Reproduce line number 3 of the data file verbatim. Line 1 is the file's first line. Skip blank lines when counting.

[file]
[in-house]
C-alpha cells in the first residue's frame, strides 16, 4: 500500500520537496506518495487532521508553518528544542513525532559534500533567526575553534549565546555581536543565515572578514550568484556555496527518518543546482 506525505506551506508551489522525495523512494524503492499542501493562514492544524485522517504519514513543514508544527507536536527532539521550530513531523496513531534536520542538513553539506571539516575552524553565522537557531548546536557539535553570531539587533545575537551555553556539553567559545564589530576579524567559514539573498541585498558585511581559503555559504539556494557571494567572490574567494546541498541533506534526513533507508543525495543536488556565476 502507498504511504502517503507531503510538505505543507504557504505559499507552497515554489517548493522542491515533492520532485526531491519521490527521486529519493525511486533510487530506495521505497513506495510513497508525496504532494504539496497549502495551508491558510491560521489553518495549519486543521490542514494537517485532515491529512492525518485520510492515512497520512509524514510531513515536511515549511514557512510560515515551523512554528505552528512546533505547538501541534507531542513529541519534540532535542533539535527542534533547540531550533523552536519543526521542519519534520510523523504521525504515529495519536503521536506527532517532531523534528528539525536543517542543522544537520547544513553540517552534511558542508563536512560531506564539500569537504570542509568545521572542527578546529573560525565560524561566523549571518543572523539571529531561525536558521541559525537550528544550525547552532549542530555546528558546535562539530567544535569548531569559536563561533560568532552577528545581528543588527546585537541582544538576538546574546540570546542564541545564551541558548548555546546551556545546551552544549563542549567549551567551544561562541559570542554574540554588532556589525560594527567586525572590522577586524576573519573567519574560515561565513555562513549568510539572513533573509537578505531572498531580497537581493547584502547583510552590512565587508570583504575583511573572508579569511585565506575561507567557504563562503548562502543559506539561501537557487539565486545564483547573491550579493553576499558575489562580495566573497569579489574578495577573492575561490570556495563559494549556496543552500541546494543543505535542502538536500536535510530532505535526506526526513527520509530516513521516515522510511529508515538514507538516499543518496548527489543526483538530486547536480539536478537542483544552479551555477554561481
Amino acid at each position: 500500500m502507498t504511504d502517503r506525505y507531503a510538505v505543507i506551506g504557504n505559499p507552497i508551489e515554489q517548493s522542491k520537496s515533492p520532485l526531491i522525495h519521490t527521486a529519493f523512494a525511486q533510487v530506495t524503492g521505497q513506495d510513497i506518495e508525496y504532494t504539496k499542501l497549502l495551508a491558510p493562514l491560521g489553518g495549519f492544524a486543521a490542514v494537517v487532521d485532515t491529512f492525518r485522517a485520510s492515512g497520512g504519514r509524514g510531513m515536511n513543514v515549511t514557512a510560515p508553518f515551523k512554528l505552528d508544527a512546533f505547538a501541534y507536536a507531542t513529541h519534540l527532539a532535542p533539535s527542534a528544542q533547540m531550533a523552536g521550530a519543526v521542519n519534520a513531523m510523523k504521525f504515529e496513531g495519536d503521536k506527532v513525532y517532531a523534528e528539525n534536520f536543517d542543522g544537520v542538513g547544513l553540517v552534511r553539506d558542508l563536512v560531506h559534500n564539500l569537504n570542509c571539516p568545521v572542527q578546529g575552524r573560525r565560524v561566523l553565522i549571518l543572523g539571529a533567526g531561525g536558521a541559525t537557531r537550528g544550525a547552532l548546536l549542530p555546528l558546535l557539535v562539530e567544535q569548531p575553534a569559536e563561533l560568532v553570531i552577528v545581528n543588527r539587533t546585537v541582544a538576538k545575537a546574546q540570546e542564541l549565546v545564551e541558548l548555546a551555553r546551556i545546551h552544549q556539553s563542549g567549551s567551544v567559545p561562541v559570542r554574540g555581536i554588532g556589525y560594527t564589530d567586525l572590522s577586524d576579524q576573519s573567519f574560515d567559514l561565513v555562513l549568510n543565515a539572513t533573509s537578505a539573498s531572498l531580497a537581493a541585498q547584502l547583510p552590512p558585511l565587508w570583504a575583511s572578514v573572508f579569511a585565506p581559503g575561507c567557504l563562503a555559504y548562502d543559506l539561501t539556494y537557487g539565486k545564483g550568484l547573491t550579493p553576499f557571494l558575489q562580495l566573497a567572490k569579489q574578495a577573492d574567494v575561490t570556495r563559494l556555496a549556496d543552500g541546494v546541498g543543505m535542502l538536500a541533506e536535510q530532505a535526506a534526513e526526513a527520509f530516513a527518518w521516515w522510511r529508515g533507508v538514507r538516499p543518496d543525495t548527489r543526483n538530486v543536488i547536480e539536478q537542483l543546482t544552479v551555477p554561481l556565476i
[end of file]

Amino acid at each position: 500500500m502507498t504511504d502517503r506525505y507531503a510538505v505543507i506551506g504557504n505559499p507552497i508551489e515554489q517548493s522542491k520537496s515533492p520532485l526531491i522525495h519521490t527521486a529519493f523512494a525511486q533510487v530506495t524503492g521505497q513506495d510513497i506518495e508525496y504532494t504539496k499542501l497549502l495551508a491558510p493562514l491560521g489553518g495549519f492544524a486543521a490542514v494537517v487532521d485532515t491529512f492525518r485522517a485520510s492515512g497520512g504519514r509524514g510531513m515536511n513543514v515549511t514557512a510560515p508553518f515551523k512554528l505552528d508544527a512546533f505547538a501541534y507536536a507531542t513529541h519534540l527532539a532535542p533539535s527542534a528544542q533547540m531550533a523552536g521550530a519543526v521542519n519534520a513531523m510523523k504521525f504515529e496513531g495519536d503521536k506527532v513525532y517532531a523534528e528539525n534536520f536543517d542543522g544537520v542538513g547544513l553540517v552534511r553539506d558542508l563536512v560531506h559534500n564539500l569537504n570542509c571539516p568545521v572542527q578546529g575552524r573560525r565560524v561566523l553565522i549571518l543572523g539571529a533567526g531561525g536558521a541559525t537557531r537550528g544550525a547552532l548546536l549542530p555546528l558546535l557539535v562539530e567544535q569548531p575553534a569559536e563561533l560568532v553570531i552577528v545581528n543588527r539587533t546585537v541582544a538576538k545575537a546574546q540570546e542564541l549565546v545564551e541558548l548555546a551555553r546551556i545546551h552544549q556539553s563542549g567549551s567551544v567559545p561562541v559570542r554574540g555581536i554588532g556589525y560594527t564589530d567586525l572590522s577586524d576579524q576573519s573567519f574560515d567559514l561565513v555562513l549568510n543565515a539572513t533573509s537578505a539573498s531572498l531580497a537581493a541585498q547584502l547583510p552590512p558585511l565587508w570583504a575583511s572578514v573572508f579569511a585565506p581559503g575561507c567557504l563562503a555559504y548562502d543559506l539561501t539556494y537557487g539565486k545564483g550568484l547573491t550579493p553576499f557571494l558575489q562580495l566573497a567572490k569579489q574578495a577573492d574567494v575561490t570556495r563559494l556555496a549556496d543552500g541546494v546541498g543543505m535542502l538536500a541533506e536535510q530532505a535526506a534526513e526526513a527520509f530516513a527518518w521516515w522510511r529508515g533507508v538514507r538516499p543518496d543525495t548527489r543526483n538530486v543536488i547536480e539536478q537542483l543546482t544552479v551555477p554561481l556565476i